Samuel Pepys is not often associated with Nigerian internet scams, yet there is an uncanny echo of modern problems in his own forgery of 1661.
In August of that year the famous diarist recorded that he “counterfeited a letter to Sir W. Pen, as from the thiefe that stole his tankard lately”. A follow up letter offered to return the tankard in return for 30 shillings, a trick than William Penn fell for. Pepys retired to a pub to spend the 30 shillings drinking with his friends, where they were joined by the poor Penn who was – perhaps thankfully – too drunk himself to realise that he was the butt of all their humour for funding their own drunkenness. It was only later that the truth was discovered and his anger spilled out.
This tale opens Kate Loveman’s study, Reading Fictions, 1660-1740: Deception in English Literary and Political Culture. Though her work is firmly historical and literary, considering how this period helped shape the rise of the novel as a literary art form, it provides an interesting parallel with many contemporary concerns about the reliability and use of the electronic word, whether it is in emails, on blogs or in Wikipedia.
Now as then deception and hoaxes often proliferate, with some finding fun or profit in writing words that fool or shock others. Loveman’s argues that readers did not take the written word at face value, particularly as it often featured in public discussion where the readers would add their own commentary, wit and criticism – rather like the internet fashion of fisking, commenting and readers otherwise expressing their views in ways that share them with others.
The role of the coffee house discussion of writings prefigured in content, if not in form, the role which the online world now frequently fulfils. Charles II, in his abortive attempt to close them, attacked coffee houses for being the places where, “divers False, Malitious and Scandalous Reports are devised and spread”. Sounds familiar?
In those coffee house worlds of discussion, the design of title pages, the names of authors and other similar features could all strengthen or undermine the air of authority for the work, just as parallel design issues apply in the online world. The question of anonymity was often a central consideration: “The absence of an author’s name on a publication did not necessarily render it suspect, and might actually improve readers’ perceptions of its credibility. Print publication continued to sit ill with gentlemanly ideals of modesty and financial self-sufficiency, so anonymity might imply a highly credible work authored by a gentleman”.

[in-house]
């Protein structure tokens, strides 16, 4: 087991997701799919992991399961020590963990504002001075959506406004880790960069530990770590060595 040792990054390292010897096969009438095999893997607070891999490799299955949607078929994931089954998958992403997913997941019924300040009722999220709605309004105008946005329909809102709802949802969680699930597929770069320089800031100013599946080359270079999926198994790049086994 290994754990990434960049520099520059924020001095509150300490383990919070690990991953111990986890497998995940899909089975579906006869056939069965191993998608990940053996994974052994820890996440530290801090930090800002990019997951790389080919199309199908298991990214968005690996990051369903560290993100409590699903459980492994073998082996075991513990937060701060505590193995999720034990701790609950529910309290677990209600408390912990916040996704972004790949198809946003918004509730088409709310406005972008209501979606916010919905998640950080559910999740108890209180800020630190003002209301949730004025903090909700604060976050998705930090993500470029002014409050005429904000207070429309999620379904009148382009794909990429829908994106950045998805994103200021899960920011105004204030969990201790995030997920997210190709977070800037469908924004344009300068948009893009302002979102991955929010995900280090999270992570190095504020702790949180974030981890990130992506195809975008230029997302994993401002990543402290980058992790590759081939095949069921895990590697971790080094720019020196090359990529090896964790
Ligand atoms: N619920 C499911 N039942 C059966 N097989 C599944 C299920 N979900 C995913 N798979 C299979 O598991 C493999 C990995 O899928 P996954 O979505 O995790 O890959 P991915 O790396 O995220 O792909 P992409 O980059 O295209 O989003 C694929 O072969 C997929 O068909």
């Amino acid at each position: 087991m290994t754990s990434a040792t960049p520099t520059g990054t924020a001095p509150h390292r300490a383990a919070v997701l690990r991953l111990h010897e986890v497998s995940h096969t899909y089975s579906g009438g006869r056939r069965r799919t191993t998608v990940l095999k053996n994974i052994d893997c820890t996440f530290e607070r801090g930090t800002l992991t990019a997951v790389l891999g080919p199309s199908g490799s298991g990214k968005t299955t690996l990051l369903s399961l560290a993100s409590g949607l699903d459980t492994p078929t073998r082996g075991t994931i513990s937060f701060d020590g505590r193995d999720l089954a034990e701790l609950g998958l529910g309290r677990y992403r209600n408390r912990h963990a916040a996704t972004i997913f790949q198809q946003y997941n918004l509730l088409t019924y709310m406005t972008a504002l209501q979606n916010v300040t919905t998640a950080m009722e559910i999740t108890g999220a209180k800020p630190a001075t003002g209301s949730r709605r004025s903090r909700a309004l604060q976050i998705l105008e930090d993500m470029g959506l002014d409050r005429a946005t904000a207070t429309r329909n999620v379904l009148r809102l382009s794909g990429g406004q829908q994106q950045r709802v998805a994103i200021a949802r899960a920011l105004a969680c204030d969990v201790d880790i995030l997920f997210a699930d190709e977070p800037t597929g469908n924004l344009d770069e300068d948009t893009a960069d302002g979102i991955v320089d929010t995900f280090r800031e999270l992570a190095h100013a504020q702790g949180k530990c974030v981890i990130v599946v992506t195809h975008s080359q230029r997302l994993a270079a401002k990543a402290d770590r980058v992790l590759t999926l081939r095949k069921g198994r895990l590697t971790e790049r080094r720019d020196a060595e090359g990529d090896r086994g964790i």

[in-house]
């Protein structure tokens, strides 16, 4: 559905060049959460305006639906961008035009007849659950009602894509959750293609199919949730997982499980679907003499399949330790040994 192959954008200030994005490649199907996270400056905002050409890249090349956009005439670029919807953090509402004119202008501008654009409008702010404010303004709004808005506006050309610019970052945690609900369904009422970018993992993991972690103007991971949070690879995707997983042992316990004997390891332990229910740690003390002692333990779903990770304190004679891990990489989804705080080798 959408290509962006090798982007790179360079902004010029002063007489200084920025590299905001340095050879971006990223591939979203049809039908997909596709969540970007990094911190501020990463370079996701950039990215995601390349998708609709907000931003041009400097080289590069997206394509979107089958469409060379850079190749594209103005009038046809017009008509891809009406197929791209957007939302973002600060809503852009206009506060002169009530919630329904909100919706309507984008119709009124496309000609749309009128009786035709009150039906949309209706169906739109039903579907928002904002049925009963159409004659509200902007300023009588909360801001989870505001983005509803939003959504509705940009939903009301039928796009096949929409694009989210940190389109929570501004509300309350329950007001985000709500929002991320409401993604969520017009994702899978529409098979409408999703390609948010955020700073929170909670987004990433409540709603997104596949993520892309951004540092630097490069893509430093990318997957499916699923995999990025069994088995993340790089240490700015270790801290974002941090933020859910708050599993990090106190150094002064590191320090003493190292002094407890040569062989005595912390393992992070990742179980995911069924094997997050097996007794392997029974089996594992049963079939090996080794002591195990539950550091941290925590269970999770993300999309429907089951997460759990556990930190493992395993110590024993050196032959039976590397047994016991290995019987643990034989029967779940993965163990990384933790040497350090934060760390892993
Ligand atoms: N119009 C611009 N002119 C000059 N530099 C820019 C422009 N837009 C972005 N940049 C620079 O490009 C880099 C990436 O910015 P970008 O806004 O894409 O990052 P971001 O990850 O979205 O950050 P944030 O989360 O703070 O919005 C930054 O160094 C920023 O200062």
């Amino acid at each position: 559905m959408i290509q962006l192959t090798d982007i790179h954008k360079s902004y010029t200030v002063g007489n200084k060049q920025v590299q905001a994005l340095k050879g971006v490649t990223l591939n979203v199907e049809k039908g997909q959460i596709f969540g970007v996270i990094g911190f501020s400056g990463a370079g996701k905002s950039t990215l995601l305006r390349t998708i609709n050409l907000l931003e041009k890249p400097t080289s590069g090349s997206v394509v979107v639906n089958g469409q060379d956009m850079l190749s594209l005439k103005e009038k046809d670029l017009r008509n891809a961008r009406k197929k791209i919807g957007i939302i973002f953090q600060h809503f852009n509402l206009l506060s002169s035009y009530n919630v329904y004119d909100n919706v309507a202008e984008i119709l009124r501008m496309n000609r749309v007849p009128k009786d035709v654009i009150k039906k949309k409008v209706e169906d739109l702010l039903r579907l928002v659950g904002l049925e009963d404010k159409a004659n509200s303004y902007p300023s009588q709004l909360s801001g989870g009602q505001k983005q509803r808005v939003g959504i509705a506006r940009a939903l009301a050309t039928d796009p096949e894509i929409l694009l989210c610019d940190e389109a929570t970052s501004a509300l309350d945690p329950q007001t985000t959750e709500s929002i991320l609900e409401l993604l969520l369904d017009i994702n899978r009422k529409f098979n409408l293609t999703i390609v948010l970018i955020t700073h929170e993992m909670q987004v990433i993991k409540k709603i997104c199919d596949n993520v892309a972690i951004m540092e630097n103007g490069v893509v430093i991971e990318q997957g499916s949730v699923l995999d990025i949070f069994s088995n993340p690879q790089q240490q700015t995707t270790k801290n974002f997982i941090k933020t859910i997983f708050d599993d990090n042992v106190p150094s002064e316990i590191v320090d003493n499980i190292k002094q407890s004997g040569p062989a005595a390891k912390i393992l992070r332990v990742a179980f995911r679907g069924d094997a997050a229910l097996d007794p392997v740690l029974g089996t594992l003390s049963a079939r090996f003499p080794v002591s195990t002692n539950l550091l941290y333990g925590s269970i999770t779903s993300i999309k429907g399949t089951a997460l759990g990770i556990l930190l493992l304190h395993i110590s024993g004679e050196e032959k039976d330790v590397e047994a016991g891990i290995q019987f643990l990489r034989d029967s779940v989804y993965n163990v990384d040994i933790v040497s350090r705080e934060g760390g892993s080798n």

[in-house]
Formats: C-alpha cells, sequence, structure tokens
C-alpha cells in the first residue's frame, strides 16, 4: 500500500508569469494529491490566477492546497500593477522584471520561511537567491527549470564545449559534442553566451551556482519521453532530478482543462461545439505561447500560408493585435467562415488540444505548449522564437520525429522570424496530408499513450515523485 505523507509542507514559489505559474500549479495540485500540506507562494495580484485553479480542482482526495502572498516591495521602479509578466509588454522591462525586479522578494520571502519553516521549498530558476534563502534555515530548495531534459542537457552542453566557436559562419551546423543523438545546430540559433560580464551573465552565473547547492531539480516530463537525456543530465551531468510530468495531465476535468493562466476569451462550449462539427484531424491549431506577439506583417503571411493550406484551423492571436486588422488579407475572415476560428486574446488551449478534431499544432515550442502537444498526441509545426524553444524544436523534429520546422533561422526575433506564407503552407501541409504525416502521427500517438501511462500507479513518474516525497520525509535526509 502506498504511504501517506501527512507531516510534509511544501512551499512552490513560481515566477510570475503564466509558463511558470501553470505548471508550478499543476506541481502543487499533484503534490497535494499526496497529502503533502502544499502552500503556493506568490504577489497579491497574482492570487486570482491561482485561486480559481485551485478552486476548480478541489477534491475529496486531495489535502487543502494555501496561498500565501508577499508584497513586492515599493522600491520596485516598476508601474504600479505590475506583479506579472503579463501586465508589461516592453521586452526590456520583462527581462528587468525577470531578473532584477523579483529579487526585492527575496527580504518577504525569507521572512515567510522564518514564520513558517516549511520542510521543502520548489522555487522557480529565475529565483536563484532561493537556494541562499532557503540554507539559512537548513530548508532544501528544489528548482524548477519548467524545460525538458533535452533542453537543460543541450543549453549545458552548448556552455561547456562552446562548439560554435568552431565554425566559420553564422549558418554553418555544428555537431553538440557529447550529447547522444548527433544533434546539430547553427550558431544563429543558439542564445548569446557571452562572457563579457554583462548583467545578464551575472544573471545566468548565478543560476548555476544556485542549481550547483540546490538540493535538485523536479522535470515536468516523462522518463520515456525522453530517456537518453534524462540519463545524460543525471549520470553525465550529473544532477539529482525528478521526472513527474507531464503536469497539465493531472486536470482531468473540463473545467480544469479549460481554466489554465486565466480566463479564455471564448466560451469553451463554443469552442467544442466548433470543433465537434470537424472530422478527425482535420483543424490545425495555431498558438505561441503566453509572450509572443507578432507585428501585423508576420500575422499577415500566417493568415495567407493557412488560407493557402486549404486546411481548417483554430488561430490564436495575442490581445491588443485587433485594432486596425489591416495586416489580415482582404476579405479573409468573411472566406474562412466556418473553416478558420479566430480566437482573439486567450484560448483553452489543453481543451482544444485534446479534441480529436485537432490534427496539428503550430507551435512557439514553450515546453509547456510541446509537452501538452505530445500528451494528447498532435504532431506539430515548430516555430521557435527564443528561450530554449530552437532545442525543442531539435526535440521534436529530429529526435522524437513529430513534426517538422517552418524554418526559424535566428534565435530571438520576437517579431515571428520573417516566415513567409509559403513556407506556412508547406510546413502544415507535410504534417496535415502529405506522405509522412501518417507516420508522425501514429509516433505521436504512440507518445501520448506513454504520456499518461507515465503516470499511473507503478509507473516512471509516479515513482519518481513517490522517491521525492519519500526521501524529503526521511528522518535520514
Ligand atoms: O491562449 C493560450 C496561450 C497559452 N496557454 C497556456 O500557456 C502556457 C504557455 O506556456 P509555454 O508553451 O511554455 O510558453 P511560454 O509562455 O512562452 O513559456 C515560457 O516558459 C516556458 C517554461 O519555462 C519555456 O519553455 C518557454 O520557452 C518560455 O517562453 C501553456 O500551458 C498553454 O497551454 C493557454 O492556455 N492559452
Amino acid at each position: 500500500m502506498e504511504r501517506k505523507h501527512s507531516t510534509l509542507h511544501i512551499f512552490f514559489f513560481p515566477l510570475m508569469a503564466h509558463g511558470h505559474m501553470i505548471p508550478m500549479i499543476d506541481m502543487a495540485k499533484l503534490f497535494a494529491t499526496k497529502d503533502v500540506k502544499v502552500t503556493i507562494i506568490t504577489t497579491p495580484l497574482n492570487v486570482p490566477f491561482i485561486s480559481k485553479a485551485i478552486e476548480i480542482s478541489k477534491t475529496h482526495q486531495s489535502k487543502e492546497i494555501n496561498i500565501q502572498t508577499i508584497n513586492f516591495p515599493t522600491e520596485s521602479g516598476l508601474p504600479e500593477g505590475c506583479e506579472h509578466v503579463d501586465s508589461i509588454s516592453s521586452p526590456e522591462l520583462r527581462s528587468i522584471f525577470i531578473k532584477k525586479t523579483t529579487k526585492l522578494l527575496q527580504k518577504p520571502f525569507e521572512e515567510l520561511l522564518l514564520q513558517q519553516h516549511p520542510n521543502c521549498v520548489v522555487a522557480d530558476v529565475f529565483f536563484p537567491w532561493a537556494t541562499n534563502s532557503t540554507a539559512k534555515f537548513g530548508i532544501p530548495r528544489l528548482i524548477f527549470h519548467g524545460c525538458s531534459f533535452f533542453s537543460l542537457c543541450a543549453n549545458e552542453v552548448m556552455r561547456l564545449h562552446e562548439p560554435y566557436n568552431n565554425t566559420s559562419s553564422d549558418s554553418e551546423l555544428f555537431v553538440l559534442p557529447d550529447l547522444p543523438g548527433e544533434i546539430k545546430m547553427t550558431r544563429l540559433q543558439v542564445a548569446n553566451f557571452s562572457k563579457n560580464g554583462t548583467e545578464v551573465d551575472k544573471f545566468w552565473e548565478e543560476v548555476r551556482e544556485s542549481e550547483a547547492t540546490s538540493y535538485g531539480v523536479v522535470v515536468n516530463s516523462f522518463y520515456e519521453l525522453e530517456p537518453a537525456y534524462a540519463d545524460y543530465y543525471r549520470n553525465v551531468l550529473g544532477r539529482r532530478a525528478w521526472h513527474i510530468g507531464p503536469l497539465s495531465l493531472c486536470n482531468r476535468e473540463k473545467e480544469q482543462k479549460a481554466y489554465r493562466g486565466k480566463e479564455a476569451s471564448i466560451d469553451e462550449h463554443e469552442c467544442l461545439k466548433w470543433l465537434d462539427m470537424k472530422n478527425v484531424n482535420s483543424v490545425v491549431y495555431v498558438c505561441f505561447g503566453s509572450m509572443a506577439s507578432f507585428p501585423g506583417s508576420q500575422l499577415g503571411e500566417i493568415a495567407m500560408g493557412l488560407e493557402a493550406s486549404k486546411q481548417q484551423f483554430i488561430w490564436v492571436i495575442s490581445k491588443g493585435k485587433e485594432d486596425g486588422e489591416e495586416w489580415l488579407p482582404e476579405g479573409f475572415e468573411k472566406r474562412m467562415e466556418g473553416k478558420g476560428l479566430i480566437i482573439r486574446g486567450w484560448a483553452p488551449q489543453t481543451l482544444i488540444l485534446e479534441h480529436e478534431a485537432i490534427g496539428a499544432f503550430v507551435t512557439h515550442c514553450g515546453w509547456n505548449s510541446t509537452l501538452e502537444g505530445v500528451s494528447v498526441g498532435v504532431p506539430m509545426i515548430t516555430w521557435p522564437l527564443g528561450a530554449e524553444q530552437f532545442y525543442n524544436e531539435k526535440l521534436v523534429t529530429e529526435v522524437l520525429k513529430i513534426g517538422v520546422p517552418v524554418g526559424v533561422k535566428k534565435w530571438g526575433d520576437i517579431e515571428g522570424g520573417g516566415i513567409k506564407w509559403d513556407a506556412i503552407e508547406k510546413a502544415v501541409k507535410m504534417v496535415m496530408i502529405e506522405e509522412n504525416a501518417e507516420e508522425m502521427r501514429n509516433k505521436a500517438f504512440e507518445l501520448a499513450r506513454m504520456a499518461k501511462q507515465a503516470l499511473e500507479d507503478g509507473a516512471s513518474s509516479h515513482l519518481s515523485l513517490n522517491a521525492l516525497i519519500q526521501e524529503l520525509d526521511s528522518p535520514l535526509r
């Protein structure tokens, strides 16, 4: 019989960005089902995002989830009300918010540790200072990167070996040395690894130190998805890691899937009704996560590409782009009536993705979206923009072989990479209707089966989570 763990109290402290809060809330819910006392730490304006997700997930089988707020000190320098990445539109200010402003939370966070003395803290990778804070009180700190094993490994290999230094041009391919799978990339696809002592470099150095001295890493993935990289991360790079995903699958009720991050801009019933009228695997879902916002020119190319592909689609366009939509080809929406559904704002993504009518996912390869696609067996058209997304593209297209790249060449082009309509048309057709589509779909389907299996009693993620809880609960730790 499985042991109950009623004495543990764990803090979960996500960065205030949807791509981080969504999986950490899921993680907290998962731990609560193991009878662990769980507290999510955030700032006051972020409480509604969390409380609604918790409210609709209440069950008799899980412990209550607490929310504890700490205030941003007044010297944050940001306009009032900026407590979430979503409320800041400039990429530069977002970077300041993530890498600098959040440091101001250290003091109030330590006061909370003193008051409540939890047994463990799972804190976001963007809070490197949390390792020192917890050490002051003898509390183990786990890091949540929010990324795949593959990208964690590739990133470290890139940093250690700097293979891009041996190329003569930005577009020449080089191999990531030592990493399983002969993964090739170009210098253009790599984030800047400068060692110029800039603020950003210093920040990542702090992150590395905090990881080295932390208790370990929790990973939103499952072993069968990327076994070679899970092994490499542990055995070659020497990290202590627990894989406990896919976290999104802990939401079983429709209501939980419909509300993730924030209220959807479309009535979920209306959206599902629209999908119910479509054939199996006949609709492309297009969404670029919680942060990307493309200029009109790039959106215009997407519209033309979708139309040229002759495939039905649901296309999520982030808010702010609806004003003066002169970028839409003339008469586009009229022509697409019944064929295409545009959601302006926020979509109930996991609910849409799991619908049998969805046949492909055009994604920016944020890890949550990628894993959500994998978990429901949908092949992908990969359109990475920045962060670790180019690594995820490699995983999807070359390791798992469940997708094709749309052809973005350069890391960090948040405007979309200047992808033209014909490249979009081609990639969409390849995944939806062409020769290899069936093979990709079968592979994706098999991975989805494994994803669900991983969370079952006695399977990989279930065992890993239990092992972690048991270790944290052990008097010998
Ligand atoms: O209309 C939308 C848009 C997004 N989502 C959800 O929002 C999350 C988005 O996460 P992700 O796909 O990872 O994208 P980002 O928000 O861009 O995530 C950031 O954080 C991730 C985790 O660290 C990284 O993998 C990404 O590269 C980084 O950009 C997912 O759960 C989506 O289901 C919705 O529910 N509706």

As readers learnt how to spot tell-tale signs of deception in writings, so writers adapted their own techniques in an attempt to stay one step ahead and with writing styles therefore ending up closely reflecting the influence of readers. Again, there is a strong echo in the present day with the contents of spam, in particular, revealing much about what interests its recipients – and perhaps providing a more honest light on those interests than many other sources of information provide.
“What contemporaries recognised all too well … was that increase in the availability of information did not necessarily correspond to increase in the quality of information. In fact, some rather suspected that the reverse was true and that the requirement to produce frequent reports itself results in inaccuracy and invention,” writes Kate Loveman in words that many would apply to circumstances three centuries on.
In both environments a new vocabulary emerged to help differentiate that which should not be taken literally and honestly. Just as spam and phishing are examples of words that expand on the simple concept of email, so words such as irony spread in their usage to help separate out the text trying to be honest from the text superficially true but really cracking a joke. New words too were created to describe deception, wit and combinations of the two, such as raillery, wheedle, banter, bamboozle and sham.
The public readings also made reading a sociable rather than solitary activity for some, with therefore recent technological trends in many ways being not so much innovations in their impact on the consumption of the written word as a return to the old ways of running commentaries, communal reading and sceptical readers. And as with Pepys’s little forgery, one person’s practical joke can be another person’s mortifying deceit or – in the case of journalists uncritically lifting information from Wikipedia – professional embarrassment.